I’m a bag hound and I mean it. Not just camera bags – any kind of bag, suitcase, satchel, purse – ANYTHING that makes carrying my stuff easier, more convenient, less painful, more fun and cooler… I’m in. Ask anyone who knows me… I’m a self-proclaimed professional when it comes to bags! It’s not just vanity, either; I’ve also got back, neck and shoulder issues that I can pretty much manage with good biomechanics… and ergonomically correct carrying gear. So it was no light decision to choose the right camera bag for my trip to New Zealand in February 2013. I went there to help coach Trey Ratcliff’s New Zealand Photo Adventure and needed a bigger bag than I owned. It had to haul alot, but be effortless to carry, fit me well, distribute weight perfectly, have zippers and options galore, fit under an airplane seat, in the overhead bin or on a bus easily – and provide ample options for whatever situation I put it in. No small task!
(And before you even ask; no, they’re not paying me to say any of this!)
I borrowed a friend’s Loka model F-stop for a week and loved it. For regular photo excursions, it would be purrfect. My only concern was space. I needed to carry a bit more than the Loka could do comfortably – and also wanted the option to throw my laptop inside. Enter the Tilopa BC. Both the Loka and the Tilopa BC are from F-stop’s Mountain Series of bags… suitable for camera gear with ICU’S, or for any kind of gear without. I’m so stoked about my Tilopa that I wanted to talk a bit about it here – and even explain a couple of the differences between it and the Loka, since I waffled between the two. Maybe you are too! Meeting F-stop and the Tilopa BC has been like the sun breaking through storm clouds! You can also see the video I made about the bag, complete with a special appearance by Trey Ratcliff.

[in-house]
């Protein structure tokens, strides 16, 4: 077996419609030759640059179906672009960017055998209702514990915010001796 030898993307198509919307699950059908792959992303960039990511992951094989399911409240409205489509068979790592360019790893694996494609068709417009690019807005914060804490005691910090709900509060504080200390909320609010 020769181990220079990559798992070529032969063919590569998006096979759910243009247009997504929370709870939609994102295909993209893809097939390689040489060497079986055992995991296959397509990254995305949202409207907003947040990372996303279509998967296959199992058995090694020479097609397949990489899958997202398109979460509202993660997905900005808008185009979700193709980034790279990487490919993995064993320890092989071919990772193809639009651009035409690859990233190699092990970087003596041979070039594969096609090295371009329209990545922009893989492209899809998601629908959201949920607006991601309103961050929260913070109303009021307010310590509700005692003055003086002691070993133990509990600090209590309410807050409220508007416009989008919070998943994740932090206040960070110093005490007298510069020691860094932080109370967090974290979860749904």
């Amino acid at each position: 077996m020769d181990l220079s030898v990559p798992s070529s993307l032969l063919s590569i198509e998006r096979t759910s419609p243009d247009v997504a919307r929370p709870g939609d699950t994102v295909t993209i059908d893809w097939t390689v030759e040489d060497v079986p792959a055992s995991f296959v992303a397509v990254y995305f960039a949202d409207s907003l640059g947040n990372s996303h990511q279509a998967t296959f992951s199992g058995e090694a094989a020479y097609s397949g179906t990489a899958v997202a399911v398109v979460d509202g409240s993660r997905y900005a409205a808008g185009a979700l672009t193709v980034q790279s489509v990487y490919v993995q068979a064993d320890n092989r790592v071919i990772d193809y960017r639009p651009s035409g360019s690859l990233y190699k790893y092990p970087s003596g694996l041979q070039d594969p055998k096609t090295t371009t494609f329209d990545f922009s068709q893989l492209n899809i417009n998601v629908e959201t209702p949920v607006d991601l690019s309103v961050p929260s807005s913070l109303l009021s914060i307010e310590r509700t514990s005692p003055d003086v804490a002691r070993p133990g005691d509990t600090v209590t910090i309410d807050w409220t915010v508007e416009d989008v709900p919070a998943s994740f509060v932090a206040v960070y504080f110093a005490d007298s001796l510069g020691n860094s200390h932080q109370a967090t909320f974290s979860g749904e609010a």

Here’s the rundown:
This is the view from the back… it’s what people following you will see. Of note is the fact that you do NOT access your valuable camera gear from this side. I love that. It keeps light fingers from prying where they ought not!
Next, the right side view. Here, you’ve got super sturdy straps with quick-realease buckles that allow you to attach a tripod (if you choose to carry yours on the side), carry extra clothes, poles, skis, or anything you want to attach. You can also cinch these straps down tight if you want to flatten the profile of the bag, which is what I did here.
On the left side.. same idea. Attach water bottles with carabiners or even a low profile bed roll.
Regarding tripods; I prefer to either carry mine by hand or attach it to the back for ergonomic reasons, as you’ll see shortly.
Here’s F-stop’s description of the back panel: “Jersey laminate EVA-padded back panel with raised padding for ventilation and comfort control.”
Here’s mine: “Comfy, Comfy!” I’ll admit, it seemed a little stiff at first, but the more it broke in, the more this panel assumed my form like a fine Italian shoe. It has a chest strap too – which is adjustable up and down by a few inches. I honestly don’t use this very often, but wanted to show that it exists, for those that do.